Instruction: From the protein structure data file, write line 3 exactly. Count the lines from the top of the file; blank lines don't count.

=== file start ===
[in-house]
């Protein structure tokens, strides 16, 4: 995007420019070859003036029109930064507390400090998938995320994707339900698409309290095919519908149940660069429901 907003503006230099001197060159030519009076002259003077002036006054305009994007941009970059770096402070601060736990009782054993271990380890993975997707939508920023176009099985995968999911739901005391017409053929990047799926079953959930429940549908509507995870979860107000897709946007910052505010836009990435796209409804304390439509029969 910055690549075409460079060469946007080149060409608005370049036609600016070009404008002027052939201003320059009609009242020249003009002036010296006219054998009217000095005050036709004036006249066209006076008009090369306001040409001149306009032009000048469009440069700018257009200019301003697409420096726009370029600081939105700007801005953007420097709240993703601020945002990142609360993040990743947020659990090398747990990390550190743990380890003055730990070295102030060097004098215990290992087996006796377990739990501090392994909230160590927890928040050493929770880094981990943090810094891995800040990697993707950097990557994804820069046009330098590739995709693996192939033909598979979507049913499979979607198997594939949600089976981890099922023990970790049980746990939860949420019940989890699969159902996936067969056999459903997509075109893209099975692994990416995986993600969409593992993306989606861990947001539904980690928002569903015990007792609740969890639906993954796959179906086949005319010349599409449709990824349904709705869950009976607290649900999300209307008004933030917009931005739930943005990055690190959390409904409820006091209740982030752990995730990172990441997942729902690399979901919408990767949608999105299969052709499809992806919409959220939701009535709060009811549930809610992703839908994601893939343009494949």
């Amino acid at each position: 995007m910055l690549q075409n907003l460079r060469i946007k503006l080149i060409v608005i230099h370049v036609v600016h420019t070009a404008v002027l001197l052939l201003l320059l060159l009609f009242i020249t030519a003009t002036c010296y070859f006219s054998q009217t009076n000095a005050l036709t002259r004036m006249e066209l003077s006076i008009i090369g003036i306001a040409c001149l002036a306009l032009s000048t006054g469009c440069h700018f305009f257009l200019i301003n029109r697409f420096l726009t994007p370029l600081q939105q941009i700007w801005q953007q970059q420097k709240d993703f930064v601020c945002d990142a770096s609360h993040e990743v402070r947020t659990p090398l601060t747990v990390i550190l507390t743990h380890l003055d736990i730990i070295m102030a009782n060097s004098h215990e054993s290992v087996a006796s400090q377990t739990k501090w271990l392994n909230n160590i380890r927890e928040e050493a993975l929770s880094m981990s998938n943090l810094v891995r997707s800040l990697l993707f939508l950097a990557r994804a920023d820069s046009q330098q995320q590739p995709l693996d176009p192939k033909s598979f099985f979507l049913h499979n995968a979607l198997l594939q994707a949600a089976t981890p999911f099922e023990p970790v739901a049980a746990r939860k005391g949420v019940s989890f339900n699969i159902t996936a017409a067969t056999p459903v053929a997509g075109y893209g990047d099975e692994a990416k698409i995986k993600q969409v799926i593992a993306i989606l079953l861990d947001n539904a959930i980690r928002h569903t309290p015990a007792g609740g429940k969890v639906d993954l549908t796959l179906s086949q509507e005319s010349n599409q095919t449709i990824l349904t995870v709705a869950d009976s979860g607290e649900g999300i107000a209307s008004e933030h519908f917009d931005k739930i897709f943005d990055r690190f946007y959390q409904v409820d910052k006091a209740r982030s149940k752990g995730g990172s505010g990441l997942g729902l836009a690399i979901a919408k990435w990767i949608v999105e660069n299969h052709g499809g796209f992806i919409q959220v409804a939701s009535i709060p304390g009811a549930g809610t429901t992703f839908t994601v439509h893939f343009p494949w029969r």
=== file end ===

């Amino acid at each position: 995007m910055l690549q075409n907003l460079r060469i946007k503006l080149i060409v608005i230099h370049v036609v600016h420019t070009a404008v002027l001197l052939l201003l320059l060159l009609f009242i020249t030519a003009t002036c010296y070859f006219s054998q009217t009076n000095a005050l036709t002259r004036m006249e066209l003077s006076i008009i090369g003036i306001a040409c001149l002036a306009l032009s000048t006054g469009c440069h700018f305009f257009l200019i301003n029109r697409f420096l726009t994007p370029l600081q939105q941009i700007w801005q953007q970059q420097k709240d993703f930064v601020c945002d990142a770096s609360h993040e990743v402070r947020t659990p090398l601060t747990v990390i550190l507390t743990h380890l003055d736990i730990i070295m102030a009782n060097s004098h215990e054993s290992v087996a006796s400090q377990t739990k501090w271990l392994n909230n160590i380890r927890e928040e050493a993975l929770s880094m981990s998938n943090l810094v891995r997707s800040l990697l993707f939508l950097a990557r994804a920023d820069s046009q330098q995320q590739p995709l693996d176009p192939k033909s598979f099985f979507l049913h499979n995968a979607l198997l594939q994707a949600a089976t981890p999911f099922e023990p970790v739901a049980a746990r939860k005391g949420v019940s989890f339900n699969i159902t996936a017409a067969t056999p459903v053929a997509g075109y893209g990047d099975e692994a990416k698409i995986k993600q969409v799926i593992a993306i989606l079953l861990d947001n539904a959930i980690r928002h569903t309290p015990a007792g609740g429940k969890v639906d993954l549908t796959l179906s086949q509507e005319s010349n599409q095919t449709i990824l349904t995870v709705a869950d009976s979860g607290e649900g999300i107000a209307s008004e933030h519908f917009d931005k739930i897709f943005d990055r690190f946007y959390q409904v409820d910052k006091a209740r982030s149940k752990g995730g990172s505010g990441l997942g729902l836009a690399i979901a919408k990435w990767i949608v999105e660069n299969h052709g499809g796209f992806i919409q959220v409804a939701s009535i709060p304390g009811a549930g809610t429901t992703f839908t994601v439509h893939f343009p494949w029969r």